Dr Hari Singh Miani Was amongst the old doctors of Dehradun. Even visited my grandmother when ill and bent over by Kyphosis. He was a known physician.
Historical facts about Dr Hari Singh Miani
He was an unknown war hero. The people of Dehra Dun, during the 1970s and 80s, knew him as the grey-haired Sikh physician. What they did not know was that Major Dr Hari Singh Maini was a war hero. The brave heart lay buried in the physician for decades, only to be unearthed from his diaries 20 years after his death.
Maini’s diaries shed light on the lives of Indian soldiers during World War II. The memoir tells us how the Indian soldiers mobilised and transported to Southeast Asia fought, survived, or perished. A burly Sikh from Abbottabad in Northwest Frontier Province, Maini was a successful physician in the sleepy town. World War II disrupted his family life in 1939. “Perhaps it was the lure of glittering stars on the shoulders that made me join the army,” he writes. He joined as a physician in the Indian Army Reserve of Officers in April 1940 at Abbottabad. In December he was appointed Commanding Officer of No.1 Indian Convalescence Depot at Rawalpindi. The diaries talk of the gathering war clouds, as Japanese belligerence challenged Pax Britannica in Asia. The war was yet to break out in Southeast Asia. Maini and his compatriots at Rawalpindi were ordered to board a train to an “unknown destination” on April 6, 1941. It turned out to be Madras, where the entire unit was put on a ship called Tahua. After 48 hours, they were told that the Tahua was headed for Penang, Malaya. At Penang, the Indian soldiers were stationed at No. 7 Mixed Reinforcement Camp, also known as the ‘Graveyard’ as it was close to a graveyard. Maini’s work included setting up a clinic for the wounded. “The war was declared on August 12, 1941, and we were not fully prepared,” he writes. On that day, Japanese aircraft bombed Singapore and launched a determined push into Malaya. Maini describes the first day of the war as the “unforeseen day” of his life. The Graveyard was to fall soon. “On the night between February 10 and 11, 1942, there was intensified shelling of the island. This led to a fairly large number of casualties,” Maini writes. As communications broke down, his unit of soldiers and doctors got cut off from the rest of the Allied network. “On February 12, 1942, at 11:30 a.m., we were captured by the Japanese,” he writes. Maini was now a prisoner of war. The Japanese treated him well, since he was to treat their wounded soldiers. He also had to learn Japanese. “You owe your life to your captor’s humanity and compassion,” he writes. The Japanese allowed Maini to keep his diary but stopped him from writing home. Back home, his wife, Inder Kaur, received two messages of his death. Soon after the Japanese assault on Malaya, the British conveyed a ‘missing in action’ message to Inder. Later, a fellow POW from Penang, who escaped and reached Abbottabad, told her that he saw Maini being shot. But Inder refused to believe either of them. Maini remained in Japanese custody till September 1945. On being freed, he sent a message to Inder and daughter, Harmohini, through the BBC. On September 13, 1945, the BBC Urdu service aired a message from Maini. As their ship reached Madras months later, Maini and others dashed to the nearest restaurant only to find that their facial muscles were too stiff to chew proper meals. After a short recovery session in Madras, Maini reached Delhi, where his wife and daughter came to receive him. For a moment, they failed to recognise him. Three and a half years of starvation had transformed Maini into a skeleton of his former self. The family, now reunited, returned to Abbottabad. “Once home, he told us never to waste food,” says Harmohini. “Once I threw away a piece of apple and he recounted for me how POWs would be starved for days to save valuable resources.” Maini had no pro-Japan sentiments. He never bought the idea that the Japanese would liberate India from the British rule. “He had witnessed Japanese brutalities and saw no Japanese benevolence towards their Asian brethren,” Harmohini says.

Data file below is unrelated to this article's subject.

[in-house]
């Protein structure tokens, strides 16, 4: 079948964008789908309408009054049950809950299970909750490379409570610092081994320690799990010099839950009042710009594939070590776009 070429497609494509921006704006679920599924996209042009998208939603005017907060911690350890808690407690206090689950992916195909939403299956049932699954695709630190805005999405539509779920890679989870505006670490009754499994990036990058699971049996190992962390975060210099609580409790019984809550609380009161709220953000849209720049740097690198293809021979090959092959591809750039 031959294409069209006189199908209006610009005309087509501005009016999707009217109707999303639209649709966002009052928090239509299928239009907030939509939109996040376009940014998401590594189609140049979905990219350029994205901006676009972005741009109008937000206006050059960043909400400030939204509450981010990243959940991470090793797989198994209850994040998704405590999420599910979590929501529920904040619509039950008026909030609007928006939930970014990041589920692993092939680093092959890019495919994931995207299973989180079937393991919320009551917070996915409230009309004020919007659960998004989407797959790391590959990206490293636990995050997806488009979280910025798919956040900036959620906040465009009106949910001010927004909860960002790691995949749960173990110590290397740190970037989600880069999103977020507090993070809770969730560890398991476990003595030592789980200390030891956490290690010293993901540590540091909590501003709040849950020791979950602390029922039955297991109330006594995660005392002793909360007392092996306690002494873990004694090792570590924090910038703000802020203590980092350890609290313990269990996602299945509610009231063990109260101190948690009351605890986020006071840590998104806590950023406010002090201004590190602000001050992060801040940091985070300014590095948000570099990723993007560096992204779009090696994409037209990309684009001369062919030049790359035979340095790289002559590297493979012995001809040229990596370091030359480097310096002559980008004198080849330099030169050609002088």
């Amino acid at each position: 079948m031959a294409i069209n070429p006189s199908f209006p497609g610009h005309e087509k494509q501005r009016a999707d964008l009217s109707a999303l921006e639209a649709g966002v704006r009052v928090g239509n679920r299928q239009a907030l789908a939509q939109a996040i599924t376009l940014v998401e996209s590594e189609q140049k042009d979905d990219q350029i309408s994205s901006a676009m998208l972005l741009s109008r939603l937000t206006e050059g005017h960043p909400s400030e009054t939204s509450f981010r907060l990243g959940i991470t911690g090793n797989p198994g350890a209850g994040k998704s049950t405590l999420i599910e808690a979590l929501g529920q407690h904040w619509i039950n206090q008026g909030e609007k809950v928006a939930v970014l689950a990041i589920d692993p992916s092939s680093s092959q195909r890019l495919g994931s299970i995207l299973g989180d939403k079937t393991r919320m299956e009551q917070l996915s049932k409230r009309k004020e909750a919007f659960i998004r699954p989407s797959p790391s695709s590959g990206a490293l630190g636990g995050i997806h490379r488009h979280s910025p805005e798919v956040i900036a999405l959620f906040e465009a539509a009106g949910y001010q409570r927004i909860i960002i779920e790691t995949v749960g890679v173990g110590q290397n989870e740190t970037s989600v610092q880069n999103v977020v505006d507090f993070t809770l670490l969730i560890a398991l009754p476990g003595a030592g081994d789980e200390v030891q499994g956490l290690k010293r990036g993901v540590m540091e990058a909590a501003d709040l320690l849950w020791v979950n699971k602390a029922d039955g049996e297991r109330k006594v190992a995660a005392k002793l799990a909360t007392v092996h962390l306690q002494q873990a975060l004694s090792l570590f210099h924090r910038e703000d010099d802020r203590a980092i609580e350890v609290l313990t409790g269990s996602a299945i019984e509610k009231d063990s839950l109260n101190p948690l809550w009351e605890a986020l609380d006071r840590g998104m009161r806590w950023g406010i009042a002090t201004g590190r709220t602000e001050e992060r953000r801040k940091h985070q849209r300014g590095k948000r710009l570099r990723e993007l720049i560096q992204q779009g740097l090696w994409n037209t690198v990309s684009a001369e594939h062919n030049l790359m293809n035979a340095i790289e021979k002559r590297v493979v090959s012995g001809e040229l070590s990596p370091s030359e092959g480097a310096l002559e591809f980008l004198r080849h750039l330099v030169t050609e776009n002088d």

The diary also mentions Japanese war crimes on POW. Contrary to its Asian-friendly image cultivated by Netaji Subhash Chandra Bose, the Japanese indulged in numerous war crimes. They shelled even medical facilities. In February 1942, intensive shelling caused heavy casualty in Maini’s clinic. After they made prisoners of Maini’s unit, the Japanese singled out westerners for quick execution. Maini also saw the Japanese killing local Malays. Maini returned home, but his Abbottabad clinic was burnt in the fire of Partition. But bad times did not last long, as good news came from London.
Maini had been awarded Member of the British Empire for his extraordinary service during war years. But Maini could not collect the medal, as he did not have the money to travel to London. His sons, now settled in North America, are trying to get the medal that must be lying with the British government.
Maini recovered soon from the wounds of the war and the Partition, and left Rawalpindi for the bigger mass of the subcontinent. He did not like Delhi and found the likeness of Abbottabad in Dehra Dun, where he set up a clinic. Maini’s son Baltej Maini, a prominent cardiologist in Boston, preserved his father’s diary and shared it with the week. Harmohini, who lives in Delhi, feels deeds like her father’s should be highlighted as they help illuminate India’s ties with the outside world better.
Thanks to his diaries, Hari Singh Maini is no more Dehra Dun’s grey-haired Sikh physician.